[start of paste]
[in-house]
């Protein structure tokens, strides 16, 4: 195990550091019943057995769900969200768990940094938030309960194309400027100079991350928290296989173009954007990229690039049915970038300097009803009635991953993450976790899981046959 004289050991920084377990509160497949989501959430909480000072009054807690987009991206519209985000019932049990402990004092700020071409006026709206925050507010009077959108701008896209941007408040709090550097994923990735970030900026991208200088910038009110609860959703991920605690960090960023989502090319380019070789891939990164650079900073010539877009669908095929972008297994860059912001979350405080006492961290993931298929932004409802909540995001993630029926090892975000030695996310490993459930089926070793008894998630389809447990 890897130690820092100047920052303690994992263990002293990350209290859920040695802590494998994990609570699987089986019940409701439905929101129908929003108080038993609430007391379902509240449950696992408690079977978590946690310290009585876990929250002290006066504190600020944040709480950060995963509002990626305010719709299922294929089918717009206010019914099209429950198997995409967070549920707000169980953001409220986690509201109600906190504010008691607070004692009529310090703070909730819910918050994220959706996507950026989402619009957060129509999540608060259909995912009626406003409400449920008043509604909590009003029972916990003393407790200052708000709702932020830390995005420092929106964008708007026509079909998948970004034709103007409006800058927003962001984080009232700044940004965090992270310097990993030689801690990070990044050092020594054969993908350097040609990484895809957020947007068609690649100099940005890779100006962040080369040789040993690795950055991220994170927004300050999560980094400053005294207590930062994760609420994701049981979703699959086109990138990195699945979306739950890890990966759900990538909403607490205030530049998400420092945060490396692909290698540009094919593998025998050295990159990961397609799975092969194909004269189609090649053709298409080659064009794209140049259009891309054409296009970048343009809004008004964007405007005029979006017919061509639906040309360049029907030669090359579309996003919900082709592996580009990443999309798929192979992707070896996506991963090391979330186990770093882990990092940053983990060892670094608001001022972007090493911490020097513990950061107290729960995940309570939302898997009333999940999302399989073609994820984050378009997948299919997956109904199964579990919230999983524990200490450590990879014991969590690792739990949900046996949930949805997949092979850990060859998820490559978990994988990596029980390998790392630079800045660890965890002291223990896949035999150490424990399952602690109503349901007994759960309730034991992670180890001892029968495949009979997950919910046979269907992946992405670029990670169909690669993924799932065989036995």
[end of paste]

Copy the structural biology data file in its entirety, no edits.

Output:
[in-house]
């Protein structure tokens, strides 16, 4: 195990550091019943057995769900969200768990940094938030309960194309400027100079991350928290296989173009954007990229690039049915970038300097009803009635991953993450976790899981046959 004289050991920084377990509160497949989501959430909480000072009054807690987009991206519209985000019932049990402990004092700020071409006026709206925050507010009077959108701008896209941007408040709090550097994923990735970030900026991208200088910038009110609860959703991920605690960090960023989502090319380019070789891939990164650079900073010539877009669908095929972008297994860059912001979350405080006492961290993931298929932004409802909540995001993630029926090892975000030695996310490993459930089926070793008894998630389809447990 890897130690820092100047920052303690994992263990002293990350209290859920040695802590494998994990609570699987089986019940409701439905929101129908929003108080038993609430007391379902509240449950696992408690079977978590946690310290009585876990929250002290006066504190600020944040709480950060995963509002990626305010719709299922294929089918717009206010019914099209429950198997995409967070549920707000169980953001409220986690509201109600906190504010008691607070004692009529310090703070909730819910918050994220959706996507950026989402619009957060129509999540608060259909995912009626406003409400449920008043509604909590009003029972916990003393407790200052708000709702932020830390995005420092929106964008708007026509079909998948970004034709103007409006800058927003962001984080009232700044940004965090992270310097990993030689801690990070990044050092020594054969993908350097040609990484895809957020947007068609690649100099940005890779100006962040080369040789040993690795950055991220994170927004300050999560980094400053005294207590930062994760609420994701049981979703699959086109990138990195699945979306739950890890990966759900990538909403607490205030530049998400420092945060490396692909290698540009094919593998025998050295990159990961397609799975092969194909004269189609090649053709298409080659064009794209140049259009891309054409296009970048343009809004008004964007405007005029979006017919061509639906040309360049029907030669090359579309996003919900082709592996580009990443999309798929192979992707070896996506991963090391979330186990770093882990990092940053983990060892670094608001001022972007090493911490020097513990950061107290729960995940309570939302898997009333999940999302399989073609994820984050378009997948299919997956109904199964579990919230999983524990200490450590990879014991969590690792739990949900046996949930949805997949092979850990060859998820490559978990994988990596029980390998790392630079800045660890965890002291223990896949035999150490424990399952602690109503349901007994759960309730034991992670180890001892029968495949009979997950919910046979269907992946992405670029990670169909690669993924799932065989036995």